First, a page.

Mike Daisey on Wednesday threw festival goers and, presumably, Spoleto admins, a curveball by canceling his previously scheduled one-off performance of Teching in India and instead presenting a premiere of a new monologue so fresh it still didn't have a title. "This monologue has never been seen," he said, in an announcement before the show to the packed house at Emmett Robinson Theater. "I haven't even seen it yet."
The artist first mentioned his intention to ditch Teching and present a new monologue after his performance of The Agony and the Ecstasy of Steve Jobs Sunday night. On Wednesday, he elaborated, explaining that, given the continuing firestorm of controversy around Agony and Ecstasy, he couldn't imagine talking about anything other than it. The resulting performance was half travelogue and half public self-flagellation, a searing confessional performance in which Daisey led audience members on a guided tour of seven European cities and the scarred landscape of his own conscience.
"I recently had the opportunity to be immersed in a scandal," he began. Over the two and a half hours that followed, the artist wandered across several themes relating to the nature of truth and falsehood, a trip he and his wife/director Jean-Michelle took by train along the Western route of the legendary Orient Express, the meaning of narrative, and his own recent, apparently existential struggle with the scandal that erupted after American Public Radio's This American Life exposed significant parts of Daisey's monologue The Agony and the Ecstasy of Steve Jobs as fictionalized.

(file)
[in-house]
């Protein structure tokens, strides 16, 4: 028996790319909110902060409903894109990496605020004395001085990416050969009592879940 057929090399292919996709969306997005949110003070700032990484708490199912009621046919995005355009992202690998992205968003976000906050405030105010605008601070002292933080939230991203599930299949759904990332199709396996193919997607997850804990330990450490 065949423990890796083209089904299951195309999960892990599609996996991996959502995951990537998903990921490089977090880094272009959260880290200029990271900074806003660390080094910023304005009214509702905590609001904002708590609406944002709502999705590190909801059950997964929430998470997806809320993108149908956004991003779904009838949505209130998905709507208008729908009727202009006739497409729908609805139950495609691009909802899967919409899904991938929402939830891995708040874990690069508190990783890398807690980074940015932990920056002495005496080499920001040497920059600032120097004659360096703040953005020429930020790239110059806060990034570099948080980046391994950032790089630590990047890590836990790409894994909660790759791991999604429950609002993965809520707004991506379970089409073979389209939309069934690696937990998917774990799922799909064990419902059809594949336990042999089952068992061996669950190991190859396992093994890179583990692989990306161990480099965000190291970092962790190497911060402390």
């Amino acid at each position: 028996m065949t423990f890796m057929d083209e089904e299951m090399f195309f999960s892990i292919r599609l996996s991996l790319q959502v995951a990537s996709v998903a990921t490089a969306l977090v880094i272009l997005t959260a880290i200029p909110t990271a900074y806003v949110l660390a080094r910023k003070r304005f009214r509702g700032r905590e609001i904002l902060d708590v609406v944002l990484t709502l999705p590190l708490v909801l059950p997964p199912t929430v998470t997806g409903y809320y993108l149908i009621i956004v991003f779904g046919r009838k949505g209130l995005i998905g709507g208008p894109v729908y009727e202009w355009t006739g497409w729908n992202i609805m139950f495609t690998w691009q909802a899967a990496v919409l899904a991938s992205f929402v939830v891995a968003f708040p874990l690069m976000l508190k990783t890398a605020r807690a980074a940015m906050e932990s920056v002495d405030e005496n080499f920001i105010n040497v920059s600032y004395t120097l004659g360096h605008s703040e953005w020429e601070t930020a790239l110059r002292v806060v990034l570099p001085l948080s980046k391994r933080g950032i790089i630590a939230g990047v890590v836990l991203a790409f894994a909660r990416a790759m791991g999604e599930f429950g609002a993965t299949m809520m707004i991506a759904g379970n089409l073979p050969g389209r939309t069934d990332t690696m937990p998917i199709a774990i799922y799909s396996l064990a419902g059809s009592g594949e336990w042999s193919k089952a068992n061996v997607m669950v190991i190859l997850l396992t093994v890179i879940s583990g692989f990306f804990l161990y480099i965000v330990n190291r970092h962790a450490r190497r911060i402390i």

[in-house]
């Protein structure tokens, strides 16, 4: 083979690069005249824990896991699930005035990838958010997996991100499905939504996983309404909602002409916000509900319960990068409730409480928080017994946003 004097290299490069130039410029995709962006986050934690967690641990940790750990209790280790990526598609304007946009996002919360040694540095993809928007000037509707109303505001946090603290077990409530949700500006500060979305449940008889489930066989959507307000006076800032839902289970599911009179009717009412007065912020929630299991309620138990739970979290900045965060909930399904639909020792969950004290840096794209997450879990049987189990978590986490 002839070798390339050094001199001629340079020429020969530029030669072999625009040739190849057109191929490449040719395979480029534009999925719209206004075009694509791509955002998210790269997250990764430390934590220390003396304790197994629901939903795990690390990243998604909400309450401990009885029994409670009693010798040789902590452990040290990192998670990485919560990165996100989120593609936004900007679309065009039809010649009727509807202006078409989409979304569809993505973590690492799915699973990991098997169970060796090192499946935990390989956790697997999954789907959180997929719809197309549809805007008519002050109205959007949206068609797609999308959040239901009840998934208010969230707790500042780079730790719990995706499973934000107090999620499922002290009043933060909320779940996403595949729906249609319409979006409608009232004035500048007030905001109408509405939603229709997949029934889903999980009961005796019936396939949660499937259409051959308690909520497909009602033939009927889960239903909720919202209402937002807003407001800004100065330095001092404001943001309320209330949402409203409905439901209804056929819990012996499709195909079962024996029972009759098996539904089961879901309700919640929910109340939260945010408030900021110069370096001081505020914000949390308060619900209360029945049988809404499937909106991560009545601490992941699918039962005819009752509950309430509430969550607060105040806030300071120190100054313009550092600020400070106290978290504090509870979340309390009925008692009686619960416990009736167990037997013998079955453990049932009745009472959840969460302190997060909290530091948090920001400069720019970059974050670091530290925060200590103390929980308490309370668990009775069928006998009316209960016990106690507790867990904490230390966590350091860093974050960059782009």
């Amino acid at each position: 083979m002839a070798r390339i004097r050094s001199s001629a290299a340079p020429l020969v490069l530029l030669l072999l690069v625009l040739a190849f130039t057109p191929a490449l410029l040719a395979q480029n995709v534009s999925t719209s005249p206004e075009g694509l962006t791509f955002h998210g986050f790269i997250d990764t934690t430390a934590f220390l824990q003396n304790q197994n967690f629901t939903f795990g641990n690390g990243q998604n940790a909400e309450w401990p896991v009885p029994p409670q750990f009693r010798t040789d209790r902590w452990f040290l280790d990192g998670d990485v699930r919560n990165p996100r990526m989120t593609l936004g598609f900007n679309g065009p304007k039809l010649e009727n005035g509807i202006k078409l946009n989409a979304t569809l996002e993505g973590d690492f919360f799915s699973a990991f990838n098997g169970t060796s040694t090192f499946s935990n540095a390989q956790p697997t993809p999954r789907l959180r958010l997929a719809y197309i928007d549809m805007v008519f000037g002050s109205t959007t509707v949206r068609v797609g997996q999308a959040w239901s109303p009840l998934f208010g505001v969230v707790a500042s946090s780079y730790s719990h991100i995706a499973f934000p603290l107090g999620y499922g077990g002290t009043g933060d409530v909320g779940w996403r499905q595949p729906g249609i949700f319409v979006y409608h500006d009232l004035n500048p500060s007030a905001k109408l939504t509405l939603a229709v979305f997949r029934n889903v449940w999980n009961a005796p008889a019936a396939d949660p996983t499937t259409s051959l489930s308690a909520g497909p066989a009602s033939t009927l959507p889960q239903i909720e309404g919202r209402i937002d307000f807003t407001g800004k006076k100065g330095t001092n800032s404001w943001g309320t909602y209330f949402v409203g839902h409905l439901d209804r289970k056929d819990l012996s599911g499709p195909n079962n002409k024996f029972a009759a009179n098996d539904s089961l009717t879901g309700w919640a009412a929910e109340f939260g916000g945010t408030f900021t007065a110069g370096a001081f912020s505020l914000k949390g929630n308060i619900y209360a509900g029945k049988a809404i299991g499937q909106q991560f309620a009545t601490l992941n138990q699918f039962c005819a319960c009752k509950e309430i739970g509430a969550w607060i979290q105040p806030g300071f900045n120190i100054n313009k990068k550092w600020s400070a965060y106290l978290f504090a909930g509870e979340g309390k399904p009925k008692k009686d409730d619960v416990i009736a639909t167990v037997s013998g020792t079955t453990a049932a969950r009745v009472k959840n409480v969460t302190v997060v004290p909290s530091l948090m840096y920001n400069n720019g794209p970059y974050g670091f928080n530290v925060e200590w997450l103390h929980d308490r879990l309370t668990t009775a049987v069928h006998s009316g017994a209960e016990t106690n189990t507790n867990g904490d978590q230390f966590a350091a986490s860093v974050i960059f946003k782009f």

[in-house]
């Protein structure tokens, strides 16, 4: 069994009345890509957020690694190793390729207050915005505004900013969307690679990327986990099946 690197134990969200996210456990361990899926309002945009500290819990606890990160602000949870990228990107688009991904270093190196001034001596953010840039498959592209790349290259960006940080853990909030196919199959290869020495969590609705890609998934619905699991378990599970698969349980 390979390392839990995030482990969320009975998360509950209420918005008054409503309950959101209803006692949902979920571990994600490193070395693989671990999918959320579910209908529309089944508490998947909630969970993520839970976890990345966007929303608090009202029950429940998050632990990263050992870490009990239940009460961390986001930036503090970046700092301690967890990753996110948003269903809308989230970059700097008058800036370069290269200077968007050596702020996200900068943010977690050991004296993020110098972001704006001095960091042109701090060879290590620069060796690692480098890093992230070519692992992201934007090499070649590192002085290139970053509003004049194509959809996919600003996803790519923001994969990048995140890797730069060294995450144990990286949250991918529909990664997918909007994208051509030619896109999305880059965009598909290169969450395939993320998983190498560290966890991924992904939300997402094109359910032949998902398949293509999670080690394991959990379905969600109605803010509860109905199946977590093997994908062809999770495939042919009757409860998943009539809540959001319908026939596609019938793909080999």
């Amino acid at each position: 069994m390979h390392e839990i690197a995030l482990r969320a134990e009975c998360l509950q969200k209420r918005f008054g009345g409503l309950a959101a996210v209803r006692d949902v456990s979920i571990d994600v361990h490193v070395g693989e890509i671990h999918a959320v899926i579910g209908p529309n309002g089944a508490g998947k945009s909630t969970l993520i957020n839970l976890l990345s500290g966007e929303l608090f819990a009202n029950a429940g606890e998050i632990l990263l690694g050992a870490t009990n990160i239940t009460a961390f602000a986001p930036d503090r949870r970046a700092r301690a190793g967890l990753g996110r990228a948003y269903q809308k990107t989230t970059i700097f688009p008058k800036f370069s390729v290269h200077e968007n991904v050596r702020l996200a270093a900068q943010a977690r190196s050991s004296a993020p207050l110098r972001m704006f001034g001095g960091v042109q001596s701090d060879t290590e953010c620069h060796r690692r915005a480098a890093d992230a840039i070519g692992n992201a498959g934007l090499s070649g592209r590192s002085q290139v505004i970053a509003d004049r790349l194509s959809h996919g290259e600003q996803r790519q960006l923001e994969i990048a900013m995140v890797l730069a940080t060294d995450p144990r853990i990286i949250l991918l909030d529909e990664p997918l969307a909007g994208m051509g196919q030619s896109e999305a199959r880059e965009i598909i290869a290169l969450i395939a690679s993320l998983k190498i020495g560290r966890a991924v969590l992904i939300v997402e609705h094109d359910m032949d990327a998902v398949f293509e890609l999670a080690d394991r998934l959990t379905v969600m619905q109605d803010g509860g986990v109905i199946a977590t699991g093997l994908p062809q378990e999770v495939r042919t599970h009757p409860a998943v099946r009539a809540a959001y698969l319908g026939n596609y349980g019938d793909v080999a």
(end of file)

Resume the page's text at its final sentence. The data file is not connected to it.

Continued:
Daisey acknowledged at the outset that the show was still rough around the edges, and that, like all of his largely extemporized works, it would be refined and honed as he performed it more regularly in coming weeks and months. He was much more reserved than in his performance of Agony, and the piece had few of the high dramatic moments of that show, and even fewer of its light and comedic moments. While Daisey always performs with notes, in his other monologues they often appear little more than props; on Sunday, however, he seemed to refer to those on the table in front of him with frequency, and the piece was filled with the pauses and linguistic stutters of real conversation that has not yet been shaped and molded into dramatic art.